I am drowning in good books these days.
I just got back from a long work trip, where I read Stephen and Owen King’s Sleeping Beauties. It wasn’t fantastic, but I love Stephen King and the way you just get sucked into his insane plots. This was perfect to read on the long plane rides and in the middle of the night as I struggled with jet lag. Then I got home to a backlog of holds at the library. I breezed through Daniel Handler’s All the Dirty Parts. Are teenage boys really that obsessed with sex? I realize that sounds like a stupid question–of course they are–but I was sort of freaked out by just how much the protagonist thought about sex. Like more than seemed possible.
From there I blew right through Fangirl, which was funny and sweet (and fast), and then I started Prisoners of Geography: Ten Maps that Explain Everything About the World, which is really fascinating. It’s probably something I should have learned in school, but as you probably remember, I spent an awful lot of time at school doing shots and skipping class. Before I could get very far on that one, though, I cheated and started John Green’s newest, Turtles All the Way Down. That John Green, he’s amazing. I stayed home an extra half hour this morning just because I couldn’t tear myself away from it.
My TBR pile is promising, too. We’re reading Lincoln in the Bardo for book club, and I bought the new Philip Pullman, The Book of Dust. I have a memoir by Michel Faber called Undying that will probably make me weep, but I still can’t wait to read it.
It’s luxurious to have so much good stuff to read.
For a long time I was really worried that my career-change meant I wouldn’t get to enjoy this kind of heavenly excess. I worked in books for almost 20 years, in a ton of different roles, from bookseller to publisher. There were SO MANY good things about being in the books business. Tons of free books. TONS. I was surrounded by people who loved and lived books. I got to talk about my favorite subject at work all of the time. I always knew the latest scoop on new books, on authors, and on controversies. Authors were my rock stars, and I got to meet so many of the very best of them.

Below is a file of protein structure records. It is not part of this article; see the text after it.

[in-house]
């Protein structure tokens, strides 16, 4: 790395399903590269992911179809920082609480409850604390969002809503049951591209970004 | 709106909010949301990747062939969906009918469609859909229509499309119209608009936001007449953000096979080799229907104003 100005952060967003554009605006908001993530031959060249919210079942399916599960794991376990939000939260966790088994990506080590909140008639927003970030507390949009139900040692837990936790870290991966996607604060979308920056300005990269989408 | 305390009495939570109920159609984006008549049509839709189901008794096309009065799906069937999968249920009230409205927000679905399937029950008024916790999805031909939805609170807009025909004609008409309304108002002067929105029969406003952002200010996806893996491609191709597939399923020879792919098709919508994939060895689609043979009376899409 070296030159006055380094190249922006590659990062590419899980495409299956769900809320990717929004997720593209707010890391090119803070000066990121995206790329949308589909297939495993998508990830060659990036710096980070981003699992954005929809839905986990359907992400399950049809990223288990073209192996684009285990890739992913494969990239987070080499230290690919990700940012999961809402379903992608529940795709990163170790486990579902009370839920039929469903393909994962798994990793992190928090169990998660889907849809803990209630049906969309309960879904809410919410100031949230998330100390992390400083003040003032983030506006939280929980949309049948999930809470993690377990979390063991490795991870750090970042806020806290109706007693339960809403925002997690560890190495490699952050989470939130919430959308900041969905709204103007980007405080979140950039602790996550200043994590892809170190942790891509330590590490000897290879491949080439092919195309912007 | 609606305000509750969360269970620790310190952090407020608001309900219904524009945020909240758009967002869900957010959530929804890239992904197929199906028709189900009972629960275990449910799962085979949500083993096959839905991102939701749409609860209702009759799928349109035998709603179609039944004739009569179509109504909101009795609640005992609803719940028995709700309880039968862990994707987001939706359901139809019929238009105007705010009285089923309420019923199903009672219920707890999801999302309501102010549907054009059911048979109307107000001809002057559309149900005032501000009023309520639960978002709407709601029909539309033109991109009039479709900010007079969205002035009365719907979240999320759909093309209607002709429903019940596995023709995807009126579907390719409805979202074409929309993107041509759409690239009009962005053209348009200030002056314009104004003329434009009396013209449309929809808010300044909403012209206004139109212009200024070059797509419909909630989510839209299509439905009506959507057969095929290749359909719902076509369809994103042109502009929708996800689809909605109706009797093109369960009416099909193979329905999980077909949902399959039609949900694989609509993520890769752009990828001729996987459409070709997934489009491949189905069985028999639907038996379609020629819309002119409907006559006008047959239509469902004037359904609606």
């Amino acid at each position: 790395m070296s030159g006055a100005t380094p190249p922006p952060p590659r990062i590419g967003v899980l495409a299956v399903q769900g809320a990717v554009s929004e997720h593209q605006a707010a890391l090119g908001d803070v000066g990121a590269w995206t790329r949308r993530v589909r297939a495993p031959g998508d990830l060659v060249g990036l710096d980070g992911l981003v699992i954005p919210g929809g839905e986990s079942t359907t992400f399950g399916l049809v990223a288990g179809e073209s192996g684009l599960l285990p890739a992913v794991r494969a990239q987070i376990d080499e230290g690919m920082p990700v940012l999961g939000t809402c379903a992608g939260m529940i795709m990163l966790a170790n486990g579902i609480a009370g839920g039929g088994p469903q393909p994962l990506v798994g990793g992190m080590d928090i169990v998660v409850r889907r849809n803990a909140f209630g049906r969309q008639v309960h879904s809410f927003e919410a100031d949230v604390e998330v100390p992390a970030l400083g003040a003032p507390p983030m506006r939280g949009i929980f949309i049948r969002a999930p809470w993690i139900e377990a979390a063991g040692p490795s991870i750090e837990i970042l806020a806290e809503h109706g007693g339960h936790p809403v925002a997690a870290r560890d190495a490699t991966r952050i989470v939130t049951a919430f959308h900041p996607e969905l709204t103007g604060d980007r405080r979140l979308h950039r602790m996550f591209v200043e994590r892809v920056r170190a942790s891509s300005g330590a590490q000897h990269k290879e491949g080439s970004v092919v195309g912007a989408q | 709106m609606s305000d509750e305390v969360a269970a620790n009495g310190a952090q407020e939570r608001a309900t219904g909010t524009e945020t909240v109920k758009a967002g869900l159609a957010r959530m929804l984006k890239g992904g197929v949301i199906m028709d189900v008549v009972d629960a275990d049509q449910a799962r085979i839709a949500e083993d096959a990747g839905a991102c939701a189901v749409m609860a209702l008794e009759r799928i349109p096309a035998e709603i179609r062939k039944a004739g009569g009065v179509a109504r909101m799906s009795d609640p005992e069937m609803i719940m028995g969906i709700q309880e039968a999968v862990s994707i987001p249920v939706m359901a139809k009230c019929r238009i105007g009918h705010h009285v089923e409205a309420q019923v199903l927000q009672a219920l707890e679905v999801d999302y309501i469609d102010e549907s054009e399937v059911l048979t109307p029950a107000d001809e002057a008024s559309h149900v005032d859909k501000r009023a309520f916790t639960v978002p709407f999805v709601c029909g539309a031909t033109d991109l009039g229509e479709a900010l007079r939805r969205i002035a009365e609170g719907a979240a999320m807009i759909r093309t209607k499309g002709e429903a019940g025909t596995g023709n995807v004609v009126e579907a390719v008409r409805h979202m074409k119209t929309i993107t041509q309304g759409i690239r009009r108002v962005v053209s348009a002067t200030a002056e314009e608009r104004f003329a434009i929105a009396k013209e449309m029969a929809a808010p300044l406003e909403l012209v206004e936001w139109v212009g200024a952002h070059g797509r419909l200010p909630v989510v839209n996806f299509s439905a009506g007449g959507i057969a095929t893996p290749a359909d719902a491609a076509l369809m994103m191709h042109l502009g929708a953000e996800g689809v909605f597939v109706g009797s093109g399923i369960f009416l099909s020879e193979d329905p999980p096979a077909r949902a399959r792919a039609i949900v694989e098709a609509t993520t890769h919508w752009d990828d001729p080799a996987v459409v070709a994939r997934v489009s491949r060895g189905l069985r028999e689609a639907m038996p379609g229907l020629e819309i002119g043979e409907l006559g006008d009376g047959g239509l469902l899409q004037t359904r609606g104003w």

I worried for years over leaving that world, so afraid of losing all the benefits.
But in the end I was just burnt out. The pace was insane. Media coverage of the work I was a part of was relentlessly negative (and often wrong). And those periods of not being able to finish a book–those black holes where nothing at all is connecting with you?–I kept having more of them, and they seemed longer and more precipitous every time.
I finally left books in early 2013, at least five years after I’d begun to think it might be time. In hindsight, I wish I’d left earlier.
The change was good for me in a lot of ways, right away, but I also felt like I’d lost the right to have an opinion on anything books- or publishing-related. I was an outsider. It took me a few years to get myself settled into my new life and career and to settle my brain, and of course I’ve realized that I am still entitled to my opinions. And I’ve found that I actually love and enjoy reading MORE now than ever before.
So what’s different?